Breast cancer is a debilitating disease. It's made all the more devastating for women who lose their hair due to chemotherapy. Fortunately, a new device just cleared by the FDA is providing them with a way to lessen that specific side effect. The DigniCap is a silicon cap that works by cooling a patient's scalp (it's worn 30 minutes before chemotherapy and for another 90 minutes after), a common method used to reduce chemotherapy-induced hair loss and keep cancer-fighting drugs from damaging the hair. While there are other cooling caps on the market, the DigniCap is the first device that's gained FDA clearance, and, as Bethany Hornthal — strategic communications and business development consultant for Dignitana, which manufactures the caps — explains, is a lot less cumbersome than its counterparts. "With manual Penguin Cold Caps [another type of this device], you had to put dry ice in a freezer and cart that into the hospital," Hornthal says. Patients were required to change the cap every 30 minutes, and the infusion center took no responsibility if something went awry. "It was imprecise, inconvenient, and uncomfortable." Other models required patients to find someone to help with taking the cap off and putting it back on. The DigniCap is much less cumbersome to use. It has sensors that monitor and maintain the temperature the patient requires, without completely freezing their domes in the process. And if you have to move around, you simply unplug the cap from the machine and — as long as you're not gone for more than 10 minutes — it maintains its temperature. According to the FDA release, the product was tested on 122 women with Stage 1 and Stage 2 breast cancer currently undergoing chemotherapy. "More than 66 percent of patients treated with the DigniCap reported losing less than half their hair," the statement explains.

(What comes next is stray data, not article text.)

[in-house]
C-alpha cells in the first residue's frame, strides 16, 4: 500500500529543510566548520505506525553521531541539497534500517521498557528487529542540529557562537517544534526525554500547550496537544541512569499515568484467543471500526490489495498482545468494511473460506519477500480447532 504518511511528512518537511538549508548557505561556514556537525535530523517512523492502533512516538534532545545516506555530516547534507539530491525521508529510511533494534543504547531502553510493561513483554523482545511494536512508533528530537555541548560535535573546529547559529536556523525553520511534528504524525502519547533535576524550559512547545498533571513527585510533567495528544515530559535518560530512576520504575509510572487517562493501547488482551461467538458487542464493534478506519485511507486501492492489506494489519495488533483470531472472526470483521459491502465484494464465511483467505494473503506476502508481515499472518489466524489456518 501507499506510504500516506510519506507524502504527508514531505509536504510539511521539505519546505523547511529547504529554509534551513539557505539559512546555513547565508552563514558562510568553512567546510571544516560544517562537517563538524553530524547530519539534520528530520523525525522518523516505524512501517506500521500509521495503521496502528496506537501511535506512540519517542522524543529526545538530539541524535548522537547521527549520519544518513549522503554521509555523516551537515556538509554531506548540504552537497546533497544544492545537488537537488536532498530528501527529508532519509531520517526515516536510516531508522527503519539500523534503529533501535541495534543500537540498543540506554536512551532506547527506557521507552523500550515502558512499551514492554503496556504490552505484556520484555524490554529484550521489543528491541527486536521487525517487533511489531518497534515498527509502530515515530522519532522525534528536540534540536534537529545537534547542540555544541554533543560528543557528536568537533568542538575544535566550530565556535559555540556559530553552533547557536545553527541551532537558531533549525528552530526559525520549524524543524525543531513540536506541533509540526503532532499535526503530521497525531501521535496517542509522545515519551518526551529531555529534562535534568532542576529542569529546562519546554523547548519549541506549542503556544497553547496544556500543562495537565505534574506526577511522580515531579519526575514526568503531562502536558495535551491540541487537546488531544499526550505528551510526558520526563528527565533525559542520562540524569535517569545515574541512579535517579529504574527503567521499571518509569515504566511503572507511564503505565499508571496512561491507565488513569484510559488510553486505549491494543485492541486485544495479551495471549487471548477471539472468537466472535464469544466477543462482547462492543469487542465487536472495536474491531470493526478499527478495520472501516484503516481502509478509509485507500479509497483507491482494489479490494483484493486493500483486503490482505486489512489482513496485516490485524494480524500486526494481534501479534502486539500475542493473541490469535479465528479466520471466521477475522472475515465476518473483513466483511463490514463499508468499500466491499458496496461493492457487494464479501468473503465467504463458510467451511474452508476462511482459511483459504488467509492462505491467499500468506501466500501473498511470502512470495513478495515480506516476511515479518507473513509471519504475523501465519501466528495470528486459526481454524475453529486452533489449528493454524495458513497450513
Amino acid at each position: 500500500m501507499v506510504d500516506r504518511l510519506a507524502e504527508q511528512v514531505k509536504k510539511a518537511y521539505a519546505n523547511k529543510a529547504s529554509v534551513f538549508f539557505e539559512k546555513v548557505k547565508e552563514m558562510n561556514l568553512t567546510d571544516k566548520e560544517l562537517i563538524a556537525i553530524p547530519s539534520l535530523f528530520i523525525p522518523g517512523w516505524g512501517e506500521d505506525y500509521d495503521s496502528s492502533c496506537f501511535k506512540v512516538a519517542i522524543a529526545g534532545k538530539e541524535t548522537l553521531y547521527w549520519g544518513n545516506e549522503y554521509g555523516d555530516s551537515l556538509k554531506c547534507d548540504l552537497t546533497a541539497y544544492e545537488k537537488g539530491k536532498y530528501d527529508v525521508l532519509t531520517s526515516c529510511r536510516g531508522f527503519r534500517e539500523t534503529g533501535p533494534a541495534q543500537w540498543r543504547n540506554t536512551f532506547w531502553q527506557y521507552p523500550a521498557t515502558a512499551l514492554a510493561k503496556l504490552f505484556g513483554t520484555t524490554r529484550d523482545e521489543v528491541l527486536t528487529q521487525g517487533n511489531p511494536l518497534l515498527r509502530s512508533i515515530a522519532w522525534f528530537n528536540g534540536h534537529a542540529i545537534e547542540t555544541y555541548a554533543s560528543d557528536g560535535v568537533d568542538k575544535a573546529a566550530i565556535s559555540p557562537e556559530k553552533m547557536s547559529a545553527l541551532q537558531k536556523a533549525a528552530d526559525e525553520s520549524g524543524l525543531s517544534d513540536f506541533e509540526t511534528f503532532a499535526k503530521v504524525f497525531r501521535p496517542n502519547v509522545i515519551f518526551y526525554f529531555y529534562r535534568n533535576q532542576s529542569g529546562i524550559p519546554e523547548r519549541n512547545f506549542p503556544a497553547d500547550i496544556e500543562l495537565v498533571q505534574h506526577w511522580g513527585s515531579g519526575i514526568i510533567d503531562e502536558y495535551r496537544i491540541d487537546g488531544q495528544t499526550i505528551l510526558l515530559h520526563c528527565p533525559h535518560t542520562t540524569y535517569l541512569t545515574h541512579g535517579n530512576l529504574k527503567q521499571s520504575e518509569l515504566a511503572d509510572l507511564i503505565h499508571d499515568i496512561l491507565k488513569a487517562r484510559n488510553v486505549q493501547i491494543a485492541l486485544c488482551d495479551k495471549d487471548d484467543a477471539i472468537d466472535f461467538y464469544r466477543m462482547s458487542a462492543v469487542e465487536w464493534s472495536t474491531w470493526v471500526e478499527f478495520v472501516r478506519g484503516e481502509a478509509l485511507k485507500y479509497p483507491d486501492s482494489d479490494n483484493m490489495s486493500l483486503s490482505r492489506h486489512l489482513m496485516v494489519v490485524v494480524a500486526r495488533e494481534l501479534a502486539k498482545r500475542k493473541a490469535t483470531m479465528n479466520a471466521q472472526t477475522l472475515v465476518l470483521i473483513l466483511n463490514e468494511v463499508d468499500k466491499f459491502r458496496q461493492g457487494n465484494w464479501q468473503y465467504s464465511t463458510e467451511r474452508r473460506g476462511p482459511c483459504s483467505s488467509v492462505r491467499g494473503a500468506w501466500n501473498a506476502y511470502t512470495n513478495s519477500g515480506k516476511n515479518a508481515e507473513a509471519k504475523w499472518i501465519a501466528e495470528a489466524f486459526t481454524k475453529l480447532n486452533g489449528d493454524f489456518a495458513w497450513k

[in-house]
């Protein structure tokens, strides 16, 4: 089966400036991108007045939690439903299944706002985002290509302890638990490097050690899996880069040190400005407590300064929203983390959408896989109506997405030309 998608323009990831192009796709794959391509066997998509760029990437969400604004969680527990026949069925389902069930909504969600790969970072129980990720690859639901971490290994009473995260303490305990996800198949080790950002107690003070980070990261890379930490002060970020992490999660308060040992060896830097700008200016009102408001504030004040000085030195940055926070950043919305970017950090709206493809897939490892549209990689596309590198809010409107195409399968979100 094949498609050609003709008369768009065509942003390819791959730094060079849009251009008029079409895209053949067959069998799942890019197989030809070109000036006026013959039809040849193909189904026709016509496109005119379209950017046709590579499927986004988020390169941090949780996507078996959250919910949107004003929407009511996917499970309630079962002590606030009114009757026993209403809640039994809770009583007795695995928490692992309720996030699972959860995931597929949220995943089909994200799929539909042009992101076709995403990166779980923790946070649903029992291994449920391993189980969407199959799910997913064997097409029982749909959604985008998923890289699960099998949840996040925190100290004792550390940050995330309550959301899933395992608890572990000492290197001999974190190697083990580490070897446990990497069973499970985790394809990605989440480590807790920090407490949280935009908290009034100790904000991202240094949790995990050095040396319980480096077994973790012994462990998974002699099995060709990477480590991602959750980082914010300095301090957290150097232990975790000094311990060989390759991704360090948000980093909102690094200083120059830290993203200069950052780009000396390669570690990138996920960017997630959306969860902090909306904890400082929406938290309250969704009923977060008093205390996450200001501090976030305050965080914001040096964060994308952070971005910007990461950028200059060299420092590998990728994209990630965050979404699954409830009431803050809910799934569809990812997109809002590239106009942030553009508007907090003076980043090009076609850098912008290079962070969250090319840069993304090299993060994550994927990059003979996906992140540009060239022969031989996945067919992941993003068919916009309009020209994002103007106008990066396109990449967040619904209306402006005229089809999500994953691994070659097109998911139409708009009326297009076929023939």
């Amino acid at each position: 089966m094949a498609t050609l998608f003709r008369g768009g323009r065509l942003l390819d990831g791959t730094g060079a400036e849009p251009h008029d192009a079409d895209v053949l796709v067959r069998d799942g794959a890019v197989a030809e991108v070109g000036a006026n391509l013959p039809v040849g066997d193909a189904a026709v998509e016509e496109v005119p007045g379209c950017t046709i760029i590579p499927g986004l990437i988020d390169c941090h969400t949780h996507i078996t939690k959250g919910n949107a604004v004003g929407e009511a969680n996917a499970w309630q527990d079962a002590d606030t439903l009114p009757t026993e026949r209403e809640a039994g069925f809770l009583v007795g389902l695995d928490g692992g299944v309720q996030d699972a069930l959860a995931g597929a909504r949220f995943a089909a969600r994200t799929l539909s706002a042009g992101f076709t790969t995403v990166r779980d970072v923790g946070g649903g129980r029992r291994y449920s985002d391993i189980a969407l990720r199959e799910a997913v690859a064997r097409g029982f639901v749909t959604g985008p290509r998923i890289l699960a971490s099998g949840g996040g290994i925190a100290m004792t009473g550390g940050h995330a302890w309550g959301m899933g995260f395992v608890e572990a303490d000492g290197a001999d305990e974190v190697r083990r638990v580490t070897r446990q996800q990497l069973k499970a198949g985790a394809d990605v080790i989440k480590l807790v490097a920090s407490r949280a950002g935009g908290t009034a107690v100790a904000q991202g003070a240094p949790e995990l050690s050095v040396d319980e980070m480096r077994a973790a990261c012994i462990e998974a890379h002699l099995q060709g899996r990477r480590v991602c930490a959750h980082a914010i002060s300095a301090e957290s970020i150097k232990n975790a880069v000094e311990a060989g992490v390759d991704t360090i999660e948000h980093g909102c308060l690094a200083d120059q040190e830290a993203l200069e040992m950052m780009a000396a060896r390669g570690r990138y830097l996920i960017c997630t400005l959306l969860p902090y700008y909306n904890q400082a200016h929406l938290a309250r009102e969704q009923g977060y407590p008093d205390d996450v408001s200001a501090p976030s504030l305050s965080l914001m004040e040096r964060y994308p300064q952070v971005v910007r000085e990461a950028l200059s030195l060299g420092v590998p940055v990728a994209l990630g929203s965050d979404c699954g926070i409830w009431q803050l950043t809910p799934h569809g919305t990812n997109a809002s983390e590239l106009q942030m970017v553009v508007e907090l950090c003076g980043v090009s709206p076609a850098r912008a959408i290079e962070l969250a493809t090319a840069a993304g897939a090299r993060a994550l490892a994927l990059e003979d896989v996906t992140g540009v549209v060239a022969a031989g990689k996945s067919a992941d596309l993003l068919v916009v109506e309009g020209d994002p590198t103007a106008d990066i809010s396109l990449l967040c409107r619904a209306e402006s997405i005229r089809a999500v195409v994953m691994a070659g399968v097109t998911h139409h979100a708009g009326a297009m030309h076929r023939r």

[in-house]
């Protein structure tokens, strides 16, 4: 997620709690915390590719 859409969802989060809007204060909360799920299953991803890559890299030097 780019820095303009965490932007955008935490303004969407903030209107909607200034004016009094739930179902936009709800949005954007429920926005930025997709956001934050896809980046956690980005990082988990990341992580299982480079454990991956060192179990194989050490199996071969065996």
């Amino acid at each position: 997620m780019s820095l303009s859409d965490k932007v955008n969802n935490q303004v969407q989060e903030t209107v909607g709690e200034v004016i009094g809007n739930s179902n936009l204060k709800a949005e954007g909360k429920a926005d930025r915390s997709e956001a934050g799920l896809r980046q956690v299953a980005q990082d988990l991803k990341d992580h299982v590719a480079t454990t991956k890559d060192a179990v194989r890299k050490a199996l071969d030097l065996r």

For Charlotte, a DigniCap patient in the U.K. featured in the video above, the fact that she managed to keep her hair throughout treatment was not only important to her as an individual, but also for her as a mother. "I've got young children at home, and whilst they were aware that Mommy wasn't very well and was having some treatments, we didn't have to go through the 'Mommy's lost all her hair' as well," she says. "I've met a number of women who have used DigniCap, and what they say is that they don't have much control over anything during this process — they feel very disempowered by this disease — and here's one thing that they actually get to wrestle control back over," echoes Hornthal. "These women can look in the mirror and say, 'Here I am; it's me.' It's not some altered me that's been affected by this disease.” The device will cost between $1,500 and $3,000 (that's $300 to $600 a treatment, and breast cancer patients typically average four to six treatments, according to Hornthal) for use through cancer treatment centers, and the company plans to list the certified locations on its website once it's available in the early new year. Hornthal also acknowledges that cost is a concern — one that Dignitana hopes to address: "[We want to] find a way for this to be accessible to women who may not have the means to afford it," says Hornthal.